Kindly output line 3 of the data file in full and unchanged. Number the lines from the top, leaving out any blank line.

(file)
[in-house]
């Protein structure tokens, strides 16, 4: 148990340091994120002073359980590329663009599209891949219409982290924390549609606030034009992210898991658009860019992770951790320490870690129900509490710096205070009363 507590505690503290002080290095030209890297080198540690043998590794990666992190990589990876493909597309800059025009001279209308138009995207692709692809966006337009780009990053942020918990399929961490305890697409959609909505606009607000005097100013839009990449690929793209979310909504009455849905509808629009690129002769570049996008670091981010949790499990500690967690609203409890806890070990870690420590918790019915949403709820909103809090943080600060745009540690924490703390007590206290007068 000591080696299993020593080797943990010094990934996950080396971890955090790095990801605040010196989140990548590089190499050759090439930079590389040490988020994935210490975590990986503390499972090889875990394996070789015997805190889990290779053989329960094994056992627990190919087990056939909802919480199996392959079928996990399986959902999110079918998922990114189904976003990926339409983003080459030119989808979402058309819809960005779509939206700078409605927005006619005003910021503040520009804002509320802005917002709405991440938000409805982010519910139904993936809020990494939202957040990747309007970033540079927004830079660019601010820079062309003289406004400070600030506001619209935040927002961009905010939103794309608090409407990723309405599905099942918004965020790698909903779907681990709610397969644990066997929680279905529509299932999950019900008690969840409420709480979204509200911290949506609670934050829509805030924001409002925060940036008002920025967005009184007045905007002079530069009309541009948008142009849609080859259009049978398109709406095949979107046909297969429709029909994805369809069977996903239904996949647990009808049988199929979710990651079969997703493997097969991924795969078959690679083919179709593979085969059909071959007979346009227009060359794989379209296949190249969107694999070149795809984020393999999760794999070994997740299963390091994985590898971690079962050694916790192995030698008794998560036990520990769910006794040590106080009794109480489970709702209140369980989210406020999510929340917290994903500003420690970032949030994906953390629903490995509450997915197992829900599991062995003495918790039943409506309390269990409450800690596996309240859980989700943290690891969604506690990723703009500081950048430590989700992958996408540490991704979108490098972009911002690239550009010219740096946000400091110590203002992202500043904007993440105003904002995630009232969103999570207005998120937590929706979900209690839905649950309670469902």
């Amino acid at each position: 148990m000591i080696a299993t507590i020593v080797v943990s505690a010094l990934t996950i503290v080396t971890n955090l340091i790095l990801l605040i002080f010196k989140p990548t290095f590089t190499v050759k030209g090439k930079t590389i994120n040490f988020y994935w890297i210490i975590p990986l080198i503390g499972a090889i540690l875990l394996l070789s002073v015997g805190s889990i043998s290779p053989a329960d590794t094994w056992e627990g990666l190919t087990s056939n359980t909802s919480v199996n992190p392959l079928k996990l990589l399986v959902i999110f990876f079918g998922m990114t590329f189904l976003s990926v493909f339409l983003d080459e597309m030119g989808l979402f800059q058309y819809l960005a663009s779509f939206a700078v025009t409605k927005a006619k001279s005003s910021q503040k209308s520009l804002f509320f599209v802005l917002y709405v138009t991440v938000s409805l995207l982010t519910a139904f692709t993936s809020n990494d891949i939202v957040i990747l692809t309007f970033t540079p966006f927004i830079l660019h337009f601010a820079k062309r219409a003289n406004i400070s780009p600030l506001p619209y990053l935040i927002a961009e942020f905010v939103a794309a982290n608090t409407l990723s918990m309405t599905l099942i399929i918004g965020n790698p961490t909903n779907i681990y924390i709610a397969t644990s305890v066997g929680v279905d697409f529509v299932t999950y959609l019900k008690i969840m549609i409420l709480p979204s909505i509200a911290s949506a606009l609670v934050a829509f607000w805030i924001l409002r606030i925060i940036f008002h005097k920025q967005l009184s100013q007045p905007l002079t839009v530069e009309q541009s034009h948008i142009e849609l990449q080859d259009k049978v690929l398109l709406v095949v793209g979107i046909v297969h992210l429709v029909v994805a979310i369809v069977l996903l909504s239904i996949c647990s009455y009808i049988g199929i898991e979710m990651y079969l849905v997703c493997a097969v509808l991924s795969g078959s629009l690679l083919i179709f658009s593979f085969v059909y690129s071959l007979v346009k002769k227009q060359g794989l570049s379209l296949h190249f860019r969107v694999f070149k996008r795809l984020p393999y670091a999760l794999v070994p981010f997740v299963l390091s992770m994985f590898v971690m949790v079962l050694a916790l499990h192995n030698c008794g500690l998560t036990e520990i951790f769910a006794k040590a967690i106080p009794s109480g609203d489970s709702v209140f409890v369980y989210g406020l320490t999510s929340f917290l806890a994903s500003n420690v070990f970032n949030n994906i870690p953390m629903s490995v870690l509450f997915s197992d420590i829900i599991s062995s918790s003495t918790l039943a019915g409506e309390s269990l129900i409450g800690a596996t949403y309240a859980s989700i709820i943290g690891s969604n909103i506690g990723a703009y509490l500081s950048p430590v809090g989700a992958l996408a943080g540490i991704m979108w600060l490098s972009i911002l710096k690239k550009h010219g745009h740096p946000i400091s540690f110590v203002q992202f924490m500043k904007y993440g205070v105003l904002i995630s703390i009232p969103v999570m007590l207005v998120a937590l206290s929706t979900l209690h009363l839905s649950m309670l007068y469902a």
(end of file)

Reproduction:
């Amino acid at each position: 148990m000591i080696a299993t507590i020593v080797v943990s505690a010094l990934t996950i503290v080396t971890n955090l340091i790095l990801l605040i002080f010196k989140p990548t290095f590089t190499v050759k030209g090439k930079t590389i994120n040490f988020y994935w890297i210490i975590p990986l080198i503390g499972a090889i540690l875990l394996l070789s002073v015997g805190s889990i043998s290779p053989a329960d590794t094994w056992e627990g990666l190919t087990s056939n359980t909802s919480v199996n992190p392959l079928k996990l990589l399986v959902i999110f990876f079918g998922m990114t590329f189904l976003s990926v493909f339409l983003d080459e597309m030119g989808l979402f800059q058309y819809l960005a663009s779509f939206a700078v025009t409605k927005a006619k001279s005003s910021q503040k209308s520009l804002f509320f599209v802005l917002y709405v138009t991440v938000s409805l995207l982010t519910a139904f692709t993936s809020n990494d891949i939202v957040i990747l692809t309007f970033t540079p966006f927004i830079l660019h337009f601010a820079k062309r219409a003289n406004i400070s780009p600030l506001p619209y990053l935040i927002a961009e942020f905010v939103a794309a982290n608090t409407l990723s918990m309405t599905l099942i399929i918004g965020n790698p961490t909903n779907i681990y924390i709610a397969t644990s305890v066997g929680v279905d697409f529509v299932t999950y959609l019900k008690i969840m549609i409420l709480p979204s909505i509200a911290s949506a606009l609670v934050a829509f607000w805030i924001l409002r606030i925060i940036f008002h005097k920025q967005l009184s100013q007045p905007l002079t839009v530069e009309q541009s034009h948008i142009e849609l990449q080859d259009k049978v690929l398109l709406v095949v793209g979107i046909v297969h992210l429709v029909v994805a979310i369809v069977l996903l909504s239904i996949c647990s009455y009808i049988g199929i898991e979710m990651y079969l849905v997703c493997a097969v509808l991924s795969g078959s629009l690679l083919i179709f658009s593979f085969v059909y690129s071959l007979v346009k002769k227009q060359g794989l570049s379209l296949h190249f860019r969107v694999f070149k996008r795809l984020p393999y670091a999760l794999v070994p981010f997740v299963l390091s992770m994985f590898v971690m949790v079962l050694a916790l499990h192995n030698c008794g500690l998560t036990e520990i951790f769910a006794k040590a967690i106080p009794s109480g609203d489970s709702v209140f409890v369980y989210g406020l320490t999510s929340f917290l806890a994903s500003n420690v070990f970032n949030n994906i870690p953390m629903s490995v870690l509450f997915s197992d420590i829900i599991s062995s918790s003495t918790l039943a019915g409506e309390s269990l129900i409450g800690a596996t949403y309240a859980s989700i709820i943290g690891s969604n909103i506690g990723a703009y509490l500081s950048p430590v809090g989700a992958l996408a943080g540490i991704m979108w600060l490098s972009i911002l710096k690239k550009h010219g745009h740096p946000i400091s540690f110590v203002q992202f924490m500043k904007y993440g205070v105003l904002i995630s703390i009232p969103v999570m007590l207005v998120a937590l206290s929706t979900l209690h009363l839905s649950m309670l007068y469902a």